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From left to right: authors Oakley Hall, Michael Chabon, Vikram Chandra, Daniel Mason, and Melanie Abrams.
 

Fiction readers get their moment in the campus spotlight
Story Hour in the Library series debuts next week

| 16 January 2008

The campus's popular Lunch Poems series will gain a prose companion when Story Hour in the Library debuts next Thursday, Jan. 24, at 5 p.m. in Doe Library's Morrison Library. Oakley Hall, author of more than 20 novels, including Warlock, a finalist for the 1958 Pulitzer Prize in fiction, will be Story Hour's inaugural reader.

Story Hour's spring lineup

Oakley Hall with Michael Chabon
Thursday, Jan. 24, 5 p.m. Morrison Library, Doe Library

Vikram Chandra
Thursday, Feb. 21, 5 p.m. Morrison Library, Doe Library

Daniel Mason
Thursday, March 20, 5 p.m. Maude Fife Room, 315 Wheeler

Melanie Abrams
Thursday, April 17, 5 p.m. Maude Fife Room, 315 Wheeler

For information, visit storyhour.berkeley.edu.

Robert Hass, professor of English and recent winner of a National Book Award for Time and Materials: Poems 1997-2005, who oversees Lunch Poems, helped get the fiction series off the ground. English department lecturers and novelists Vikram Chandra and Melanie Abrams - who are husband and wife - will be hosting Story Hour.

Chandra, whose latest novel, Sacred Games, was recently published in paperback, sees Story Hour as a way to remind students that excellent writing is not simply a thing of the past. "Even students majoring in English think of writers as dead people. In my classes, I require students to attend a couple of readings each semester so they start thinking about writing produced by living people and addressing living issues."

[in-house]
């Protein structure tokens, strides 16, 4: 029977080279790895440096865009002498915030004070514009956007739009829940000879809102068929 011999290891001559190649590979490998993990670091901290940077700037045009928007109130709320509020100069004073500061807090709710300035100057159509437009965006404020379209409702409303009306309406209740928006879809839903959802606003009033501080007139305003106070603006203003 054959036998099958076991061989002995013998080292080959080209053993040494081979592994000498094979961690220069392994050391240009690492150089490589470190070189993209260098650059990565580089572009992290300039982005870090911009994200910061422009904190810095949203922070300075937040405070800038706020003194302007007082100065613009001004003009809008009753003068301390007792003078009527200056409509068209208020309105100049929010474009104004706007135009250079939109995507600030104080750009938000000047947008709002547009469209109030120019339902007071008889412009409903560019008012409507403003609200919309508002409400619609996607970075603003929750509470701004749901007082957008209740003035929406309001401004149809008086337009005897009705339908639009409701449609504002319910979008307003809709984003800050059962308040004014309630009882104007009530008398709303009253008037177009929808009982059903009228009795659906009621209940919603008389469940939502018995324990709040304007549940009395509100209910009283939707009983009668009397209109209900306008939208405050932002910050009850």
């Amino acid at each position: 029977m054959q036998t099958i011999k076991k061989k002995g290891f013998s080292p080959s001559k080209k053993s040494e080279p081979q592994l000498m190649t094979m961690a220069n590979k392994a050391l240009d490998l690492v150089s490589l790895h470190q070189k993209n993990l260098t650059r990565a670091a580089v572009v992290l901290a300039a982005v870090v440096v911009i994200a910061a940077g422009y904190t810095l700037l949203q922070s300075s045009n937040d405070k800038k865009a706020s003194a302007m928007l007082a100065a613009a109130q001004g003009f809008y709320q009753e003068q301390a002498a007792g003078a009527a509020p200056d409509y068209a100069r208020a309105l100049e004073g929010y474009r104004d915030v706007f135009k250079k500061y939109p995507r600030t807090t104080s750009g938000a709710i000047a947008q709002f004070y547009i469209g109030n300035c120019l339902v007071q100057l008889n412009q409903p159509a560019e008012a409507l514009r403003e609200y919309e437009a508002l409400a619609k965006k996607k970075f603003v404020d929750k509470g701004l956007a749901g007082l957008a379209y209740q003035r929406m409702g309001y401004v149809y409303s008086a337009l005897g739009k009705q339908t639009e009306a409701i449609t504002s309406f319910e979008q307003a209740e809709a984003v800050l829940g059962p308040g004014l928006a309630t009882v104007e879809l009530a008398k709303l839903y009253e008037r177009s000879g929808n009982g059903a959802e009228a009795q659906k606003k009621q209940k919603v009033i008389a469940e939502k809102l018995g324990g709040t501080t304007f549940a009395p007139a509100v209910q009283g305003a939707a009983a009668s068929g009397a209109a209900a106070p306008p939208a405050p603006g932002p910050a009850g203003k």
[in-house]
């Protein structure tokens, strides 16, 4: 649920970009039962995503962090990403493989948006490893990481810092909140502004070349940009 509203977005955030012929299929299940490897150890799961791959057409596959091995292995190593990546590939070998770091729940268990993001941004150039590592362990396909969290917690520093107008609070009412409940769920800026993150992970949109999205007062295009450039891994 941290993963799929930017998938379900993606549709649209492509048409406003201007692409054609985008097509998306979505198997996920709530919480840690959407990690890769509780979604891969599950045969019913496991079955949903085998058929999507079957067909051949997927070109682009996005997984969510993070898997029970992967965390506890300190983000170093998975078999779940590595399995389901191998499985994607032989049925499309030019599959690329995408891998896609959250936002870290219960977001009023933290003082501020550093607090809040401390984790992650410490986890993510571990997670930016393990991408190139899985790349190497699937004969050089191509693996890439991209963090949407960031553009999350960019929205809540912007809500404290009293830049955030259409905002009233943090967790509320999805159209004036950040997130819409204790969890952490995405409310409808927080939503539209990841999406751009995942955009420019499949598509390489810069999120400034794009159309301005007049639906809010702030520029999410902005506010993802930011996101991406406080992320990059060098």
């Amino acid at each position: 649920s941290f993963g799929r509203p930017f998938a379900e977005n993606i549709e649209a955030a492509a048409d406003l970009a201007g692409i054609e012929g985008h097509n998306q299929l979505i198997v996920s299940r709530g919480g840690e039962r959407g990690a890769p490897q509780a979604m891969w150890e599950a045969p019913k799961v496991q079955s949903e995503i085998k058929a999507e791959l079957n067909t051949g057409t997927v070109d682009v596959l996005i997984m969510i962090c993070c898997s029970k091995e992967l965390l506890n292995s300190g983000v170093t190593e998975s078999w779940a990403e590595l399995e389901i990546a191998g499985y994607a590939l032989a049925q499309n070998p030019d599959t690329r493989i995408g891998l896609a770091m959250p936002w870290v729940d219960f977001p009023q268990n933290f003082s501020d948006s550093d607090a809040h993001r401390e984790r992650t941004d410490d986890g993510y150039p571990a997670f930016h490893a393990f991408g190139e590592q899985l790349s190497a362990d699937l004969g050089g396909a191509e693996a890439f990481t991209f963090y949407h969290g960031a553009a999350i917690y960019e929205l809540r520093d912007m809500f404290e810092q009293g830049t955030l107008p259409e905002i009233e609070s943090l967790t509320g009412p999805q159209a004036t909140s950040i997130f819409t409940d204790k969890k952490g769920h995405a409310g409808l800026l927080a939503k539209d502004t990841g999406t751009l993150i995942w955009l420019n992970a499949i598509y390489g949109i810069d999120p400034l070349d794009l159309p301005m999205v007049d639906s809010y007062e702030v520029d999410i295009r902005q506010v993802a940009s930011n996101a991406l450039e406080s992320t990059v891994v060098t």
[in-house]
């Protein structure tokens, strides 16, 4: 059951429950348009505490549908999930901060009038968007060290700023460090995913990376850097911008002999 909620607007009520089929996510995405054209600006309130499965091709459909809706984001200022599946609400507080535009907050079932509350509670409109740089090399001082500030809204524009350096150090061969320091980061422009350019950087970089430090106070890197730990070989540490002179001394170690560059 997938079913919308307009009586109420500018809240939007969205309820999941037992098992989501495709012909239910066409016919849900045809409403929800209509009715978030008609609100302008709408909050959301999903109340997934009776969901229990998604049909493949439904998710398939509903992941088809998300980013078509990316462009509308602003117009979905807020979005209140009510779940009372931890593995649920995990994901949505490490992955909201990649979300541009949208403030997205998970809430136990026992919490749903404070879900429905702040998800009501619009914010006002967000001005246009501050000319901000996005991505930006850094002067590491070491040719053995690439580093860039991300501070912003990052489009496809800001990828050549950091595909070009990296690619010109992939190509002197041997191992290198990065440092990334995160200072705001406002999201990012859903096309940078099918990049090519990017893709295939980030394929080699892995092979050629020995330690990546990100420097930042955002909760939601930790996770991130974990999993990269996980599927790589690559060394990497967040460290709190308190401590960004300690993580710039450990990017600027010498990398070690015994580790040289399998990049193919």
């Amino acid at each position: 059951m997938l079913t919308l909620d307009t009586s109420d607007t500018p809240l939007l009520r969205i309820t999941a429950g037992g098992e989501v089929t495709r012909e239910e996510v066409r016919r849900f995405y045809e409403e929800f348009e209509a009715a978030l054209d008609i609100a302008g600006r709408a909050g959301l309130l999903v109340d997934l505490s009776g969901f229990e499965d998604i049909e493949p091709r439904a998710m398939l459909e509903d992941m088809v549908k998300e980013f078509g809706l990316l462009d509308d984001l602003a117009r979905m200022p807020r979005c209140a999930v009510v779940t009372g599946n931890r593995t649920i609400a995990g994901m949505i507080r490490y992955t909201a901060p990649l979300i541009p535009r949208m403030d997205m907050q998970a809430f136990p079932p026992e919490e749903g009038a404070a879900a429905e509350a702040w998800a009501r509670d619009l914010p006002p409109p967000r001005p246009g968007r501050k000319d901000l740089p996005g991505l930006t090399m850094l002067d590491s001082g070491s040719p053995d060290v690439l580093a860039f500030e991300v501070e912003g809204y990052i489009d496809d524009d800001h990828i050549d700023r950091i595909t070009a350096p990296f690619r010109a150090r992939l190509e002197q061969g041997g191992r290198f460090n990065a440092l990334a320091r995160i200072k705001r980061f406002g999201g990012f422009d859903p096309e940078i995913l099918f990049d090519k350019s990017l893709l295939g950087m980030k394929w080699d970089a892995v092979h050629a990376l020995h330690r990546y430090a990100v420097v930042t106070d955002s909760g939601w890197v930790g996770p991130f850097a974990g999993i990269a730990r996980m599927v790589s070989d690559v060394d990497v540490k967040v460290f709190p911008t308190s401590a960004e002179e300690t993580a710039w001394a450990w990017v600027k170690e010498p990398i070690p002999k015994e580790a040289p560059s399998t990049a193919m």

In its initial semester, the series will focus on Bay Area writers. Both Chandra and Abrams will be reading - her first novel, Playing, is being published in April by Grove/Atlantic. Daniel Mason, author of The Piano Tuner (2002) - currently in production as a film - and last year's A Far Country, will read in March.

In the future, non-local writers will be part of the mix, says Abrams, as will training the spotlight on young writers in addition to more established ones. Future plans include making each semester's final Story Hour a student reading - similar to the traditional Lunch Poems semester finale.

Abrams notes that the great interest in creative writing on campus is not necessarily matched by opportunity. "For my creative-writing class last semester, I had 15 spaces and more than 100 applications. There's a lot of desire among students to be involved in writing fiction and poetry. The best way to become a better writer is to read and write a lot. Story Hour is just another way to get students exposed to good fiction."

Writing and fostering good fiction has been Oakley Hall's focus for longer than half a century. He published his first novel, Murder City, in 1949, and his most recent, Love and War in California, last year. Hall, who directed the writing program at UC Irvine for 20 years, is considered the dean of West Coast writers. He's also the co-founder of the Community of Writers at Squaw Valley, a highly respected annual writers' conference.

Among the writers Hall has influenced are Thomas Pynchon, Richard Ford, and Michael Chabon, the author of The Amazing Adventures of Kavalier and Clay (which won the 2001 Pulitzer Prize in Fiction) and, more recently, Gentlemen of the Road: A Tale of Adventure. Chabon, who studied with Hall at UC Irvine, will be interviewing his former teacher before the reading.

Chabon was recently named as the first author trustee on the campus's Library Advisory Board, with a term running until Dec. 3, 2010. The details of the position are still evolving.